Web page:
It all could have been done in a friendly and sympathetic way. It might not have convinced people at the time, but it would have left a marker, left something to think about for a time like this.

It will be interesting to see how Sanders supporters respond. (According to a Wall St. Journal poll 14% of self-identified Sanders supporters say they’ll vote for Green Party candidate Jill Stein while 9% say they’ll vote for Libertarian candidate Gary Johnson and 8% say they’ll vote for Trump, meaning that 17% say they’ll vote for a far right wing candidate.)

Philadelphia
In a little over a week, thousands of Sanders supporters and others will be descending on Philadelphia, site of the Democratic Party convention, to press their demands. Oaklandsocialist will be there too to see and report on the mood and on what people are saying. We’ll also be there to stress the need for:

  • An independent party of, by and for working class people – a party that not only campaigns for office but also organizes in the communities, work places and in the unions to fight Corporate America
  • For a united struggle against racism and police murders.
  • For unions that really fight for their members and for all working class people. This must include the unions to help lead the struggles agains the wave of police murders in this country.
  • For the movement in the streets to reach out to the wider working class and to run its own candidates for office, outside of and opposed to the Republican/Democratic Party paradigm.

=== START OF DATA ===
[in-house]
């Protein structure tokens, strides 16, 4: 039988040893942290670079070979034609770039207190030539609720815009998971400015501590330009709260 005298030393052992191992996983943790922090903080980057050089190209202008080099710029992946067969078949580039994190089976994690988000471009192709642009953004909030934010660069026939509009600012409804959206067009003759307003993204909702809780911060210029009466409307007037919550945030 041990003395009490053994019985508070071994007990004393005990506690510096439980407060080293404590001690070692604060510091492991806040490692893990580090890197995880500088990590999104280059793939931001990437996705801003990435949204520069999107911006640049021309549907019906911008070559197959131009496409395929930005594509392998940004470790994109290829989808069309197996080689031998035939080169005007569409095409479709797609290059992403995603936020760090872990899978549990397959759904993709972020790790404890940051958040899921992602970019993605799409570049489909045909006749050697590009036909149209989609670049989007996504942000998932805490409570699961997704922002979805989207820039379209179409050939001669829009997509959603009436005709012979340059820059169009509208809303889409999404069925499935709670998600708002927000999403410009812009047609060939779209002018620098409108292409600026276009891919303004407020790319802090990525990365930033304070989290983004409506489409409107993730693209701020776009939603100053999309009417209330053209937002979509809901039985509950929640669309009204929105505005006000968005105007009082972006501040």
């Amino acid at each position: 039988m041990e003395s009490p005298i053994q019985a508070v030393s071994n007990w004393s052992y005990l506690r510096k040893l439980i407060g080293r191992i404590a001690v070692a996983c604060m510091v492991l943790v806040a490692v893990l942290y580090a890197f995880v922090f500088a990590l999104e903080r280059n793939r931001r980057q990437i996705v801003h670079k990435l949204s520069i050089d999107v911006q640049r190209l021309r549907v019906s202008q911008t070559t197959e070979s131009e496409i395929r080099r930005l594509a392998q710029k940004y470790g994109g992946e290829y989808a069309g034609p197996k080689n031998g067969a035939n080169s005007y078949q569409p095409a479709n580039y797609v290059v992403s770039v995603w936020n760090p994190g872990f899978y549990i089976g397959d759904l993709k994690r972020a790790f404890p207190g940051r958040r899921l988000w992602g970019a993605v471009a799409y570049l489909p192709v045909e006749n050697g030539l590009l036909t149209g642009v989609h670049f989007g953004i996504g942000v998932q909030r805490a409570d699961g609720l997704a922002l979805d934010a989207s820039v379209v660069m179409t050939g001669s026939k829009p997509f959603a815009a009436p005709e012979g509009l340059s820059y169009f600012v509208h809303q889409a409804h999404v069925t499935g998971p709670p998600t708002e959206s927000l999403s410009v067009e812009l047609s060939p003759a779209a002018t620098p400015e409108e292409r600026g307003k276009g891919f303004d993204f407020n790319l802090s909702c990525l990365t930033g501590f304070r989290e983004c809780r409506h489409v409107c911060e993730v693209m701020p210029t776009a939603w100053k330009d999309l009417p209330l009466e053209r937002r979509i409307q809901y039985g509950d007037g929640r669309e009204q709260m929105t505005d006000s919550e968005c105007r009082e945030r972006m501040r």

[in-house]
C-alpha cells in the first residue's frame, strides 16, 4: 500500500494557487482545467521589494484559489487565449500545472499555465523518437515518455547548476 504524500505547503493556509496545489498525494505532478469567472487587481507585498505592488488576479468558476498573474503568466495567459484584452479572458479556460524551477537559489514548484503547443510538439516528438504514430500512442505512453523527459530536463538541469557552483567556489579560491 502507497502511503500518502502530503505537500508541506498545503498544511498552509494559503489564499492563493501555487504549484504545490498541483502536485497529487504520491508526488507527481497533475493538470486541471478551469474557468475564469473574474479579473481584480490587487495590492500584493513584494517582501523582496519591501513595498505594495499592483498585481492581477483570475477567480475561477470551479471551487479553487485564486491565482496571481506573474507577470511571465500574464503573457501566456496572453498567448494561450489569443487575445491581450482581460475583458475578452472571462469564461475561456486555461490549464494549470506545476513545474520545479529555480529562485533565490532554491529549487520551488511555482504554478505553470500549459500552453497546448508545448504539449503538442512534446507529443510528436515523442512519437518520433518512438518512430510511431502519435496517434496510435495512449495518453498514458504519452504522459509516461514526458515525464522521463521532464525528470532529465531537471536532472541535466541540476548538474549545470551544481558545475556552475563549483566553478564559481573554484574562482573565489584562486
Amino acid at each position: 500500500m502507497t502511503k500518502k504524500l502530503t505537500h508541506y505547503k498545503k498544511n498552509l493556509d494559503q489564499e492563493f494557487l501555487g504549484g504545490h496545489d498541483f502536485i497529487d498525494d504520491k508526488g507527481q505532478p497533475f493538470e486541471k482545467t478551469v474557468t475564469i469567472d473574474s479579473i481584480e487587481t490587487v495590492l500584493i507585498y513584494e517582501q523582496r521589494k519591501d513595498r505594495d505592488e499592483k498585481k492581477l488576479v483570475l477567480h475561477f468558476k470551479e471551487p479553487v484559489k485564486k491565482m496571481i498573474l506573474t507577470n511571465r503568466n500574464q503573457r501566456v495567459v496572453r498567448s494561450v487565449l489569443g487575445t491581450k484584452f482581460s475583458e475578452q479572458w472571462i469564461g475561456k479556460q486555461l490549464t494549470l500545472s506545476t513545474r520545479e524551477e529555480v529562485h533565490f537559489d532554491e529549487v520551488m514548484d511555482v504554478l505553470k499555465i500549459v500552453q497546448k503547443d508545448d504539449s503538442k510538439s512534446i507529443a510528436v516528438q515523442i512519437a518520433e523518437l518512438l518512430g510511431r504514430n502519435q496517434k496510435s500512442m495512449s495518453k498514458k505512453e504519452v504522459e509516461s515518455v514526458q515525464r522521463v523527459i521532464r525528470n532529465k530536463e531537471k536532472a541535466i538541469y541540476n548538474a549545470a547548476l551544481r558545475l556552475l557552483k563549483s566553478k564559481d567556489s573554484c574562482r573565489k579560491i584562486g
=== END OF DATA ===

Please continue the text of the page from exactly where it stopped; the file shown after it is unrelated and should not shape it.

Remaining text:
(Note: Since that time, we did go to Philadelphia. What we experienced there confirms everything this article explains. A report on that visit can be found here.)

*- Just last month, for instance, Sanders commented: ” I also look forward to working with Secretary Clinton to transform the Democratic Party so that it becomes a party of working people and young people, and not just wealthy campaign contributors: a party that has the courage to take on Wall Street, the pharmaceutical industry, the fossil fuel industry and the other powerful special interests that dominate our political and economic life.”

5 replies »

  1. “Was it ever really anything more than a political campaign? What of the ‘political revolution’?”

    The revolution continues.

    “Most important of all, what should be asked is ‘what sort of organization was built through the Sanders campaign? In what way has the Sanders campaign helped us organize better to fight Corporate America?’”

    “In the coming weeks, I will be announcing the creation of successor organizations to carry on the struggle that we have been a part of these past 15 months. I hope you will continue to be involved in fighting to transform America. Our goal will be to advance the progressive agenda that we believe in and to elect like-minded candidates at the federal, state and local levels who are committed to accomplishing our goals.” — Bernie Sanders.

  2. Sanders has made it perfectly clear up until now that his strategy and goal is to reform and strengthen the Democratic Party. That strategy and goal remains. He said as much in the article from which you quotes. “his goal (is) to transform the Democratic Party,” as the article wrote. As the quote you provided says, he only says it’s his “inclination” to support some independents. That is not a quibble; it shows how careful he is on the issue. And let’s not forget that many local races (for example Oakland city council and mayor) are non-partisan, meaning that technically the candidates can be considered “independent.” My whole point is that he will not be supporting anything that seeks to build an alternative to the Democrats. That guarantee remains.